On January 1st, 2015 the sulphur content in the fuel of ships will have to be reduced by 90%. At least in Emission Control Areas (ECA).
While there are more places that will probably join the ECA down the road, there are four current Emission Control Areas:
- Baltic Sea area
- North Sea area
- North American area
- United States Caribbean Sea area
For us visual learners, the map to the right highlights the ECA.
The reduction in the sulphur content in fuel comes from regulations to reduce sulphur oxide (SOx) and particulate matter emissions.
The regulations are lowering the sulphur content allowed in fuel on a step schedule. Reductions aren’t only happening in established ECA, but it is much more dramatic in those areas.
The International Maritime Organization laid out the schedule in a nice table:
|Outside an ECA established to limit SOx and particulate matter emissions||Inside an ECA established to limit SOx and particulate matter emissions|
4.50% m/m prior to 1 January 2012
|1.50% m/m prior to 1 July 2010|
3.50% m/m on and after 1 January 2012
|1.00% m/m on and after 1 July 2010|
0.50% m/m on and after 1 January 2020*
|0.10% m/m on and after 1 January 2015|
*depending on the outcome of a review, to be concluded in 2018, as to the availability of the required fuel oil, this date could be deferred to 1 January 2025.
For international shippers, there are two major implications to the big reduction that will hit with the new year.
- Health/Environmental Benefits (awesome)
- Increased Shipping Costs (less awesome)
This first effect is for everyone, not just shippers.
Here are the effects of SOx, which includes all sulphur oxides such as sulphur dioxide and sulphur trioxide:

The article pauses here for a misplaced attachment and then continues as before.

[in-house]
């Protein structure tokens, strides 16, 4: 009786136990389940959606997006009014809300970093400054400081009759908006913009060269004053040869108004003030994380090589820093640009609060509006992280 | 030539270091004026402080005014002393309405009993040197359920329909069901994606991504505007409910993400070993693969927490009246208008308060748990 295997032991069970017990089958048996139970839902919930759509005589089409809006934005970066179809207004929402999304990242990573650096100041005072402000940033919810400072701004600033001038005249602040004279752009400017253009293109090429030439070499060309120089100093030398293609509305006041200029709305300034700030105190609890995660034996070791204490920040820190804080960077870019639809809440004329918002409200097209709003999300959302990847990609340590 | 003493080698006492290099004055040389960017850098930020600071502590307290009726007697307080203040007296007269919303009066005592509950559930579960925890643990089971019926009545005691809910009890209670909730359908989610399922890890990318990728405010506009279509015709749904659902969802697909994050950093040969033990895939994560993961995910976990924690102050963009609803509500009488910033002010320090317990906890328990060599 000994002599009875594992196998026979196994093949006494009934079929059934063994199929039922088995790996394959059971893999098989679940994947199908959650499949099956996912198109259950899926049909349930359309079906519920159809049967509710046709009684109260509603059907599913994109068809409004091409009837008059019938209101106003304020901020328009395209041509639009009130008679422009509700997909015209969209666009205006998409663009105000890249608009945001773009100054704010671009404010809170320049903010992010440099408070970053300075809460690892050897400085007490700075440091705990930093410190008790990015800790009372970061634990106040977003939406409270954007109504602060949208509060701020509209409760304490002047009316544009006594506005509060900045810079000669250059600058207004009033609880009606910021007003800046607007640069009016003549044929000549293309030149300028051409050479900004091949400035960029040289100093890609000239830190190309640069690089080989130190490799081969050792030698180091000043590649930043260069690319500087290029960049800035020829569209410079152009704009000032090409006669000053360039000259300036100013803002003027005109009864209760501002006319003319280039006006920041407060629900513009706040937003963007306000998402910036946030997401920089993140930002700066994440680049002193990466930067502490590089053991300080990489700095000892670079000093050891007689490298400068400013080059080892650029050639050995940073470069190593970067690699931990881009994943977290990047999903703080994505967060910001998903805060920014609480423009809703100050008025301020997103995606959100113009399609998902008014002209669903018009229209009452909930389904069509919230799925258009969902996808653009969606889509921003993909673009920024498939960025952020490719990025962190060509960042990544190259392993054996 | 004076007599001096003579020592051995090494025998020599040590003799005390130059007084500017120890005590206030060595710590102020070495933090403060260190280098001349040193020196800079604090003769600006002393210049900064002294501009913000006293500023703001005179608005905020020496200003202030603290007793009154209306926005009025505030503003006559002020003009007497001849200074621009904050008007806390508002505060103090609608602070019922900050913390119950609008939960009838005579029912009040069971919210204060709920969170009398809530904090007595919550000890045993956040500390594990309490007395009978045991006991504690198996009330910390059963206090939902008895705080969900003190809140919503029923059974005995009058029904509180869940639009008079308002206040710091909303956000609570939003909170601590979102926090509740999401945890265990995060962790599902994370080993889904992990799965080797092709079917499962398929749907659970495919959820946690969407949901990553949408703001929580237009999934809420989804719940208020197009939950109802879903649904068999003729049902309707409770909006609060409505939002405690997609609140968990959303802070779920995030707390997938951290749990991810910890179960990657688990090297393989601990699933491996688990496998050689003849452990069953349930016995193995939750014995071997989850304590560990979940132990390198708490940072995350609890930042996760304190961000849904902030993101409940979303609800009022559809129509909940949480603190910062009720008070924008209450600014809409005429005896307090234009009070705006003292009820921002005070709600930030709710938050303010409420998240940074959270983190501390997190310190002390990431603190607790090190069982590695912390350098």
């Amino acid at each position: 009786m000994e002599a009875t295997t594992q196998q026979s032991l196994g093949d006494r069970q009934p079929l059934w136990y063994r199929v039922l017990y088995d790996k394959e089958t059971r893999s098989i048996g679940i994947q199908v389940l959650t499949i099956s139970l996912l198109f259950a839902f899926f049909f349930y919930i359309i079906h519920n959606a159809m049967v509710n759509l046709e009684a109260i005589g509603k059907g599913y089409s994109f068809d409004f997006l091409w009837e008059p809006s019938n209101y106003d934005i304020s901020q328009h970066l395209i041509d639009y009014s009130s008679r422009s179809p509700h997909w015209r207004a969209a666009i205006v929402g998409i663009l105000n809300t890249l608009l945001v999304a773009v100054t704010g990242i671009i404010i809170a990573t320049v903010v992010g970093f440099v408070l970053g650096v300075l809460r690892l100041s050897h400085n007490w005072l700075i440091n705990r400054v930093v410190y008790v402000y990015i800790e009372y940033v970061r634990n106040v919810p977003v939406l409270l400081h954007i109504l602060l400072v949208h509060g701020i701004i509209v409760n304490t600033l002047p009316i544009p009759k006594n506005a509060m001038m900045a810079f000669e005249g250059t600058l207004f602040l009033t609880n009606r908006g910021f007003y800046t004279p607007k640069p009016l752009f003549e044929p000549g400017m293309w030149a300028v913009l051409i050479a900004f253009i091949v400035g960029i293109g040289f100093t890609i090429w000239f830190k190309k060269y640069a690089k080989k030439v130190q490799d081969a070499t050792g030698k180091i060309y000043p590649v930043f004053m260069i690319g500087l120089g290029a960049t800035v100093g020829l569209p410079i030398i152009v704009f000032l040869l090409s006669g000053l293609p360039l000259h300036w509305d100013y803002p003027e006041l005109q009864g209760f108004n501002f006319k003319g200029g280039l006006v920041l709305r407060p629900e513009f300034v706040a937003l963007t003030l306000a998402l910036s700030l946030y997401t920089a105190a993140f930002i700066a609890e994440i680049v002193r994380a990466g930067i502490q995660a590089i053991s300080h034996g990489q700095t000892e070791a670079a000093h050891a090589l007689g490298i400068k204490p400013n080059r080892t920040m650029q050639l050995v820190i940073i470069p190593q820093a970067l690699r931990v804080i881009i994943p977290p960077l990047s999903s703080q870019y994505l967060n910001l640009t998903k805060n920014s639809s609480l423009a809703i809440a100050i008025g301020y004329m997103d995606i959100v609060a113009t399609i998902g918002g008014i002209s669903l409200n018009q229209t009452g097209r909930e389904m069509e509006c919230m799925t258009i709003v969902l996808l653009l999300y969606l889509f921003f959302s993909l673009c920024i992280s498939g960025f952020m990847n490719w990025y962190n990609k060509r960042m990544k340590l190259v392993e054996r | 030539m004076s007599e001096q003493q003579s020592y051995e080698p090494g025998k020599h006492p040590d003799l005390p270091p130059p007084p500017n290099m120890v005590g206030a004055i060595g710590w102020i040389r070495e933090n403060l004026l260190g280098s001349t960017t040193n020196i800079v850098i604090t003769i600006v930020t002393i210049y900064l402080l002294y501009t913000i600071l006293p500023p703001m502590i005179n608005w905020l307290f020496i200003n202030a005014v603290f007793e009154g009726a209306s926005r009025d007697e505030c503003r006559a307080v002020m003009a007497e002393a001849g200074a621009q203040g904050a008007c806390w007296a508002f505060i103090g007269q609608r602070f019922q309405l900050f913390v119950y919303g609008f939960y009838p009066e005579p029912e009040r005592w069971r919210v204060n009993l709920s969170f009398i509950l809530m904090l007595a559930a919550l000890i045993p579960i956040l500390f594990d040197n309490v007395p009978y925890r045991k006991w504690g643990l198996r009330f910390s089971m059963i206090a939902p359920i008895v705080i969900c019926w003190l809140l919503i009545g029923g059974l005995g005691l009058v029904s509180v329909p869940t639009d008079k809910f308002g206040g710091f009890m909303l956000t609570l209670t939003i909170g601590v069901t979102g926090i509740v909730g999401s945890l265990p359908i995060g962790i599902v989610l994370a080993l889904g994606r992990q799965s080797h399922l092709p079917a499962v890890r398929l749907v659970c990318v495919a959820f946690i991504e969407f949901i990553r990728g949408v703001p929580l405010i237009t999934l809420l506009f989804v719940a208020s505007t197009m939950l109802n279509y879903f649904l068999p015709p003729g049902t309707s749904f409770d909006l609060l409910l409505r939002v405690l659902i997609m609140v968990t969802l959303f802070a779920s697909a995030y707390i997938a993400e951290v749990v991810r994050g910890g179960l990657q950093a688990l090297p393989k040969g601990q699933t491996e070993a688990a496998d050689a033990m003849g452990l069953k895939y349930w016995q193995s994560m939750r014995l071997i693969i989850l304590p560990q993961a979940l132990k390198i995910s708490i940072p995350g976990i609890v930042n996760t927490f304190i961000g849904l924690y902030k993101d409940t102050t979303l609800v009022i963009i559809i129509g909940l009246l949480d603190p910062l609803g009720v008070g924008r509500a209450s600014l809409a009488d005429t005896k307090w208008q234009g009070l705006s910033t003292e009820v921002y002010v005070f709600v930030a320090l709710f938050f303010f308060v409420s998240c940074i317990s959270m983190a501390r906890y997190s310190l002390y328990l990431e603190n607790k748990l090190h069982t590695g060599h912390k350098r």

Sulphur dioxide can harm crops and trees, textiles, building materials, animals, and people either as a result of exposure to long-term low concentrations or short-term high concentrations. It turns leaves yellow and decreases the growth rate of crops. Sulphur dioxide corrodes metal, and causes building materials and textiles to deteriorate and weaken.
Sulphur dioxide irritates the throat and lungs and, if there are fine dust particles in the air, can damage a person’s respiratory system. Sulphur oxides combine with other substances in the air to produce a haze that reduces visibility.
Sulphur dioxide is a mojor contributor to acid deposition [acid rain]… 
Obviously, reducing SOx emissions is an extremely good thing.
Increased Shipping Costs
Of course, there is a downside.
The cost of sulphur reduced fuel is significantly higher than the fuel currently being used. Buying this fuel will increase costs to carriers and the cost will then trickle down to shippers in the form of higher freight rate prices.
Maersk shared their expected costs and increased fees to shippers.
By 2015, Maersk Line expects to purchase 650,000 tonnes of fuel with 0.1% sulphur content annually for our fleet, equal to 7% of all fuel purchased. Based on the current price difference of USD 300 per ton (approx. 50%), the additional cost to Maersk Line will be around USD 250 Million per year.
On top of that Maersk Line will face increased costs for buying services from third-party feeder operators, who will also have increasing fuel costs.
Maersk said in order to offset these increased costs, they will “incorporate the higher average fuel costs into the existing standard bunker surcharge (SBF).”
The surcharge increase is expected to be between $50 and $150 per 40’ container, Maersk said. Factors they shared for determining the increases will be transit time inside ECA, whether or not shipping touches ECA at both origin and destination, and the volatility of low sulphur fuel prices.
“Reefer containers will incur higher cost due to fuel used to generate power on board vessels,” Maersk added.
You can expect that as Maersk goes so will other carriers. As you plan for 2015, it’s a good idea to factor in this increased cost to your imports and exports.